Tleena's book was the result of her collaboration with the Center for Ecogenetics and Environmental Health (CEEH) Native TEACH Project.

New center to use novel method to screen chemicals’ toxicity

In-vitro, 3-D chip approach will enable faster evaluation and reduce need for animal models.
Scientists prepare cell cultures to 
test chemicals for their potential 
risk to humans. 

Tens of thousands of chemicals are currently in use, with more introduced every year. Scientists, however, have discerned the toxicity of only a fraction of these because the traditional method of testing is time- and cost-prohibitive – thus the need for better mechanisms to screen chemicals for potential health impacts.
The Environmental Protection Agency today said that it would provide $6 million in seed funds for a Predictive Toxicology Center at the University of Washington – one of three such facilities identified. It is intended to enable researchers to develop more accurate, higher capacity in vitro models – organ-mimicking cell cultures – to test chemicals' potential risk to humans.
Elaine Faustman and Terrance Kavanagh will co-direct the new center.
 “This research is important for establishing novel methods that reflect the complexity of biological systems, yet allow us to evaluate the large number of new chemicals for their potential health impacts before they are put on the market,” said Elaine Faustman. She and Terrance Kavanagh, both UW professors of environmental and occupational health sciences, will co-direct the new center. 
“These systems can help reduce the need for animal models while better replicating and more faithfully mimicking what happens in the human body, including differences in genetics and susceptibility” Kavanagh said. 
Researchers from the Schools of Public Health, Pharmacy, and Medicine will collaborate to develop these three-dimensional cell cultures for the kidney, liver, lung and testis to better model how a person would respond to a chemical exposure.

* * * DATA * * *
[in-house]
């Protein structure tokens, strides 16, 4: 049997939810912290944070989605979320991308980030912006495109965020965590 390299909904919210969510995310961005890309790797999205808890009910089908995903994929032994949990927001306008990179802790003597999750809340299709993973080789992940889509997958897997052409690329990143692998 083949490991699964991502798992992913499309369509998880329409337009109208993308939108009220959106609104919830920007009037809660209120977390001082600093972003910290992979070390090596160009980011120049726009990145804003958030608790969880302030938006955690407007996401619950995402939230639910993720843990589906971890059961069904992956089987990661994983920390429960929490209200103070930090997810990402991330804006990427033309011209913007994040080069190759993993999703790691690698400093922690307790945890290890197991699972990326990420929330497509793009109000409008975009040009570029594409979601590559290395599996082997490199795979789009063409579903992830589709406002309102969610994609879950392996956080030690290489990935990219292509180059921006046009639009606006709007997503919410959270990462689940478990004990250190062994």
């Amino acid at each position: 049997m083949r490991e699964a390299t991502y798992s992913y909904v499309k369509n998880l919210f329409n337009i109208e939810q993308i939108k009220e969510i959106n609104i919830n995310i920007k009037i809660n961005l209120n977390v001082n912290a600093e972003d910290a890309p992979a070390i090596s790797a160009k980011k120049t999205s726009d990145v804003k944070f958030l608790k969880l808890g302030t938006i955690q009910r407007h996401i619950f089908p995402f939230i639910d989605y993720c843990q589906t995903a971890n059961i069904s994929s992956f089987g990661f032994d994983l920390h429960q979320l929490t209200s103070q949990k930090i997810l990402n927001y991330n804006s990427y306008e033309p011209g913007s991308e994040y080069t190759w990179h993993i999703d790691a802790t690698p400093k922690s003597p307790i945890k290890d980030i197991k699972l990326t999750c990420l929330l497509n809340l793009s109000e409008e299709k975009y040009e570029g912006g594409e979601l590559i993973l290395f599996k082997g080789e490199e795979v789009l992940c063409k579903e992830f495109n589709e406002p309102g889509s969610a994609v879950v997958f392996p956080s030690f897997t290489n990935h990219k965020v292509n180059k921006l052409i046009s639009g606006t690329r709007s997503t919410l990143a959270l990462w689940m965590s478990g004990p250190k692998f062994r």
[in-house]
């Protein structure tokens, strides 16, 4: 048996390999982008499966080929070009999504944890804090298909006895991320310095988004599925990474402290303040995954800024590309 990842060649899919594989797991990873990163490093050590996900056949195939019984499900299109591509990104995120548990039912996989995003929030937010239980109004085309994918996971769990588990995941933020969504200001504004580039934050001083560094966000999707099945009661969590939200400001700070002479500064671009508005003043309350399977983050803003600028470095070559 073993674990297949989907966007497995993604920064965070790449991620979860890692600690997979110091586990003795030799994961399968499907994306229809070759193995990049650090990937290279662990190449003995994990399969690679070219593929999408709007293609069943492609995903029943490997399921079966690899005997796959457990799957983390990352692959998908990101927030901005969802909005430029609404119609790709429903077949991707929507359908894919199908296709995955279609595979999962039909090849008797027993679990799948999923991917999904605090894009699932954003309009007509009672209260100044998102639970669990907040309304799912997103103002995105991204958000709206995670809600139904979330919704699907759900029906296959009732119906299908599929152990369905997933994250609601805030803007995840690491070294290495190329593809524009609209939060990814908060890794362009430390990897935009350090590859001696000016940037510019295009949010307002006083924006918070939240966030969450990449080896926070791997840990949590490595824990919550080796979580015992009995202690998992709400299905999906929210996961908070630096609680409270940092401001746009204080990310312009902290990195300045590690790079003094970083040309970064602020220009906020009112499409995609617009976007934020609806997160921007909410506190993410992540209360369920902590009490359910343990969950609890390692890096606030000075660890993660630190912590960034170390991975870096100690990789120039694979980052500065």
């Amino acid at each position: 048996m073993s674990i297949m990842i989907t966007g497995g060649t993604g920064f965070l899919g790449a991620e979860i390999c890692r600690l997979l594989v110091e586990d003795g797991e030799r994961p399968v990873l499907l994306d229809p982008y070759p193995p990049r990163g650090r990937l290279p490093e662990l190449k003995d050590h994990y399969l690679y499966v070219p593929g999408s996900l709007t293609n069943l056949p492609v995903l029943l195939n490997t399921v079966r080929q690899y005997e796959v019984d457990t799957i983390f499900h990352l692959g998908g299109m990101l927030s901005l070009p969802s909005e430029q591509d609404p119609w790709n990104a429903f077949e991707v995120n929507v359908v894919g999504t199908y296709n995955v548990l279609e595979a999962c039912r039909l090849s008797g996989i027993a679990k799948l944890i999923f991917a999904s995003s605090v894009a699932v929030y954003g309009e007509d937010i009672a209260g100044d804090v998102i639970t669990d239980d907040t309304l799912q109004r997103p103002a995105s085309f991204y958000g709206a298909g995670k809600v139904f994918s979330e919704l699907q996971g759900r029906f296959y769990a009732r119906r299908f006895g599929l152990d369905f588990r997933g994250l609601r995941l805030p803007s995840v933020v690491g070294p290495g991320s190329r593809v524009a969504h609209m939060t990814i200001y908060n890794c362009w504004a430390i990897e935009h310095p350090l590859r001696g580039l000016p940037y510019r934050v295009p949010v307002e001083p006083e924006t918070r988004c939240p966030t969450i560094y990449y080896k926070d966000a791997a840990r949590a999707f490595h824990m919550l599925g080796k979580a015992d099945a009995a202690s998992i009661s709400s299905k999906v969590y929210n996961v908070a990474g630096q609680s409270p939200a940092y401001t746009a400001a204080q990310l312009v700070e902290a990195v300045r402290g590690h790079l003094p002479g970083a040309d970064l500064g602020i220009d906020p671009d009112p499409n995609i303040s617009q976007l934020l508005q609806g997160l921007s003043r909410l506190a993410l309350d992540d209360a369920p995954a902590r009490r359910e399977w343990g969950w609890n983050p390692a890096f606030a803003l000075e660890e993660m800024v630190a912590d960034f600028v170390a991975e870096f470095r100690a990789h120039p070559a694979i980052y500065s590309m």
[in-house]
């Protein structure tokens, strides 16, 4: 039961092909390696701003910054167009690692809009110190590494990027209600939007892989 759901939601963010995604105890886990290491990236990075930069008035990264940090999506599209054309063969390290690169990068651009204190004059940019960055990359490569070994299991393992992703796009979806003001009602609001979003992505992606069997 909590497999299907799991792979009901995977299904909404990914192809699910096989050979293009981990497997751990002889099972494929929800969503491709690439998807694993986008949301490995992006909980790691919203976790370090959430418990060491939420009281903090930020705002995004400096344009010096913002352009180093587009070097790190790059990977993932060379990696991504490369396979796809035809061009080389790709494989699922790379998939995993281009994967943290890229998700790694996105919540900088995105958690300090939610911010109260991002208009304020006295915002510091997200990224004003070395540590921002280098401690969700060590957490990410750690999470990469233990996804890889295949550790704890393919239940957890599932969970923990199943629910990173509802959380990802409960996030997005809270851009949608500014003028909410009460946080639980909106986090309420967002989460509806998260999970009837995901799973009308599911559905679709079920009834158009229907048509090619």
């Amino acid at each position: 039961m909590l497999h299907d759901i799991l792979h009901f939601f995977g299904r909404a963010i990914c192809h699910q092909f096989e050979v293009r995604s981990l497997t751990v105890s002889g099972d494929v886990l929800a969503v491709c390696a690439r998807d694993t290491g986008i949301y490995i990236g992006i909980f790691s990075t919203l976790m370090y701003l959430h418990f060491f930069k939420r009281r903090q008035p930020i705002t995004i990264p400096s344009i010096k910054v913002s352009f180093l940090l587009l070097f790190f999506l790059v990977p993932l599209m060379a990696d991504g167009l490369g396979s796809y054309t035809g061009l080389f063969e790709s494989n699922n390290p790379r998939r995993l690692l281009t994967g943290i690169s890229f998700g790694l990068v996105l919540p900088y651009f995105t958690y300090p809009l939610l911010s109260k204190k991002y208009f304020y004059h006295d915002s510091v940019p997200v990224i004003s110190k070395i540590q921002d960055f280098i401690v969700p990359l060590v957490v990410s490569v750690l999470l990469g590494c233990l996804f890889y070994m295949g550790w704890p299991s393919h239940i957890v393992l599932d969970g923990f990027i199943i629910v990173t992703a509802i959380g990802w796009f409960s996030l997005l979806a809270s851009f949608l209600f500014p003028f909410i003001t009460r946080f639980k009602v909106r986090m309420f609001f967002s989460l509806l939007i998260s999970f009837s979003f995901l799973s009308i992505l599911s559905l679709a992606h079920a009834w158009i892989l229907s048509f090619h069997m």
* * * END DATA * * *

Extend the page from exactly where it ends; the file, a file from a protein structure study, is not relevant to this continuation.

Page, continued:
A hallmark of the center’s research will be microfluidic chip technology developed by Nortis, a biotech founded by former UW faculty. Less than half the size of an index card, the microfluidic chip offers a platform for cells to be seeded onto the device, which then serves as a unique growing environment and can be connected with the other devices for each organ system, mimicking human circulation.

After validating the three-dimensional cell cultures using known chemical toxicants, researchers will investigate biomarkers of cell injury or altered function that indicate an adverse outcome from an exposure to chemicals for which insufficient data exists. 
Elijah Weber, Department of Pharmaceutics
Graduate students in the School of Pharmacy demonstrate how constant flowing media will go through microphysiological systems connected to pumps outside an incubator.
They will then use modeling techniques to assess and predict human health risks, linking laboratory data with human-exposure pathways.
Testing metals and metal-based nanomaterials will be a focus of the center. 

“There’s been a lot of interest in the biomedical field to use nanomaterials as therapeutics and bioimaging agents,” Kavanagh said, but their unintentional impacts in the general population are less well studied.
For example, inhalation is a primary route of exposure to nanomaterials, so developing a lung system is especially relevant, said William Altemeier, UW associate professor of pulmonary and critical care medicine. He will lead the center's lung cell culture development.